ZMapp was first given earlier this month to two US aid workers, who were flown home for treatment from Liberia.
Ebola has no cure but the World Health Organisation has ruled that untested drugs can be used in light of the scale of outbreak in West Africa.
Since the beginning of the year, 1,229 people have died of the virus.
It is transmitted by direct contact with the body fluids of an infected person. Initial flu-like symptoms can lead to external haemorrhaging from areas such as eyes and gums, and internal bleeding which can cause organ failure.
The outbreak began in Guinea and has since spread to Liberia, Sierra Leone and Nigeria.
Health officials in Guinea say the country has suffered a setback in its fight against the epidemic, seeing a resurgence of cases in the town of Macenta.
The BBC’s Alhassan Sillah in Guinea says the town had not had any cases for two months, and the authorities had dismantled all Ebola facilities in that area.
The health authorities believe that Guineans returning from neighbouring Liberia are carrying the virus.
In Liberia, Information Minister Lewis Brown said the government only received a small number of ZMapp doses and gave them to one Nigerian and two Liberian doctors who had caught Ebola whilst helping save the lives of other victims of the virus.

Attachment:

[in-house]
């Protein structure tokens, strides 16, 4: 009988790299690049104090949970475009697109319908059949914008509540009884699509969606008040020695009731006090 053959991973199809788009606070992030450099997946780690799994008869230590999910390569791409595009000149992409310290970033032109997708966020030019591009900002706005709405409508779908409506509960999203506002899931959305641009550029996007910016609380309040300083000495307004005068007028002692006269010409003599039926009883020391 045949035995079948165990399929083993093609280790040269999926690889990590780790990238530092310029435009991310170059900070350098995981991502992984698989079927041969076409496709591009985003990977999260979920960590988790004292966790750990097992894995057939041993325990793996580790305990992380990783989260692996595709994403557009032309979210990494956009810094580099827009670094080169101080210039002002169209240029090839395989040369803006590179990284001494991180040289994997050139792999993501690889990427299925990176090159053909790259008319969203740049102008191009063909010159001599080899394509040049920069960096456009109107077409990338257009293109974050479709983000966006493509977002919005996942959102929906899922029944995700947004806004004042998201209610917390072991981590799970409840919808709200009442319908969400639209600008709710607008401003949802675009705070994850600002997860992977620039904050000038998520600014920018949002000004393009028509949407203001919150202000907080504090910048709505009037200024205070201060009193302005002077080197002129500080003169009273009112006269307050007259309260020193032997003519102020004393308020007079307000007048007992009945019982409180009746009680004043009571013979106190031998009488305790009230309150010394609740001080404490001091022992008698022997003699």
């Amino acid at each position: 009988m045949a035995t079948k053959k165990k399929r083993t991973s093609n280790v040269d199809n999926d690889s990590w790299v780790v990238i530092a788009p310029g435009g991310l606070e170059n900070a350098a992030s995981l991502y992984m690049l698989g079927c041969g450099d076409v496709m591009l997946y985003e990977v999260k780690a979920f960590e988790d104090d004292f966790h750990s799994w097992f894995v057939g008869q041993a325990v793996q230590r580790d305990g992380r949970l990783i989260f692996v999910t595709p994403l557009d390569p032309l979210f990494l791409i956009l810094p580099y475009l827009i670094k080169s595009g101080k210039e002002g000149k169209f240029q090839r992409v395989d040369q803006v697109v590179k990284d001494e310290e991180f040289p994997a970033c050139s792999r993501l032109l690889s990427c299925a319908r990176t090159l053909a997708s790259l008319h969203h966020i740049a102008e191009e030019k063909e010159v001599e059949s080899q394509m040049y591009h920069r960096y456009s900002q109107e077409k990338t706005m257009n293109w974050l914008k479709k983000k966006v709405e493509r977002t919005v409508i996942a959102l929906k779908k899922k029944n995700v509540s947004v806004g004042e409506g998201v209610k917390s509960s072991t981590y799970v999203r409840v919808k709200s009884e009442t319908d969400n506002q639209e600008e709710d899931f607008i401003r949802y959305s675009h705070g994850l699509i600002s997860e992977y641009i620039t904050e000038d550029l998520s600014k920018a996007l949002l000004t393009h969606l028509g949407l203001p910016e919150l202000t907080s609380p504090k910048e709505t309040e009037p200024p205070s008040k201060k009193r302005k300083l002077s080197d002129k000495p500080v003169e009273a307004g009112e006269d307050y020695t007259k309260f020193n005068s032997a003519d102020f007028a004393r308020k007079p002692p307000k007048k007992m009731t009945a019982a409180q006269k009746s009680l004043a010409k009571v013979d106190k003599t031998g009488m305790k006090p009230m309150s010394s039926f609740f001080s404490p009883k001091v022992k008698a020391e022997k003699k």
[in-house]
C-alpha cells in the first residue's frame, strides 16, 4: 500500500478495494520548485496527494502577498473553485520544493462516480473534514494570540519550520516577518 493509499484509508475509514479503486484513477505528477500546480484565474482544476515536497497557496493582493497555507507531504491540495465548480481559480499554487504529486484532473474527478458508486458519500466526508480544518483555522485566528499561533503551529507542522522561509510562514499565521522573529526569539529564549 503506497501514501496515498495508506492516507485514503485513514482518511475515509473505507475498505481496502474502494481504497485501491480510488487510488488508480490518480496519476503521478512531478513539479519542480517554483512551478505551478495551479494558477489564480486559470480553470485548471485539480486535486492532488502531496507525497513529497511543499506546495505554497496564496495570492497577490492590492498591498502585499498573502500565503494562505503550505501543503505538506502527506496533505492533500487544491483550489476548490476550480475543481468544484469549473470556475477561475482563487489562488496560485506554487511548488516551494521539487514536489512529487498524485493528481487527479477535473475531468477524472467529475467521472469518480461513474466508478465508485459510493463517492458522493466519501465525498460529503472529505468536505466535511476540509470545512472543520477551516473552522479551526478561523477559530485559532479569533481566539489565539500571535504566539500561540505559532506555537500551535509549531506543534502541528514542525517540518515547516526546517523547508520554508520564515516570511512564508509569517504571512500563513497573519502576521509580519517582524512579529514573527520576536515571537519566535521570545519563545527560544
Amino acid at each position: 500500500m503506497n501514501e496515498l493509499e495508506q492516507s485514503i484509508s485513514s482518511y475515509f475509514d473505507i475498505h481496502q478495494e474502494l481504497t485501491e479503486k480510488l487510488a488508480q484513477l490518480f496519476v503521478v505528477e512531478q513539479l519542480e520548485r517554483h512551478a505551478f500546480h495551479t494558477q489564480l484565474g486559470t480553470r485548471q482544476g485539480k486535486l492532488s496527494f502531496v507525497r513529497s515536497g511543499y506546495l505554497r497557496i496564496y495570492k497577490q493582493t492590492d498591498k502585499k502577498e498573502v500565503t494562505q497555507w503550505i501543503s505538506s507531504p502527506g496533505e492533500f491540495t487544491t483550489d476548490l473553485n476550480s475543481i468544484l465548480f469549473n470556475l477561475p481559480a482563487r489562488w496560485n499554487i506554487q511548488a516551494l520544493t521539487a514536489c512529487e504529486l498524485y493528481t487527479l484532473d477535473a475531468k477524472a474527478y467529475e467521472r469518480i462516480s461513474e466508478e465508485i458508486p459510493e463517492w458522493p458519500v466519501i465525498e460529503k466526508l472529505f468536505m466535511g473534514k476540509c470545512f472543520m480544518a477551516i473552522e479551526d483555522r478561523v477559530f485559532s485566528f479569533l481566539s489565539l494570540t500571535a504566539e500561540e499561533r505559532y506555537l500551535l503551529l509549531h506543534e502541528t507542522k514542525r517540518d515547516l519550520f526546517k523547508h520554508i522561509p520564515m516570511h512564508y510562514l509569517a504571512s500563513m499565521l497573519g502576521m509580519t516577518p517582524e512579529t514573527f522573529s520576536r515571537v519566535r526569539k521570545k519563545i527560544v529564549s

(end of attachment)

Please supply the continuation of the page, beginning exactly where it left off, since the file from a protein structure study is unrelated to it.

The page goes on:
Two US missionaries who received doses of the medicine are also reportedly recovering, but a 75-year-old Spanish priest who contracted Ebola in Liberia died in Spain last week despite being given the drug.
The US pharmaceutical company that makes the drug says it has for now run out of it, so the only way to stop the current outbreak is to isolate the victims and those who have come into contact with them.
Brown also said 17 suspected Ebola patients who went missing after a health centre in the capital was attacked have been found.
In Nigeria, which has had four fatal Ebola cases, health officials say five people have now recovered from the virus and have been discharged from hospital in Lagos. Another three are still being treated.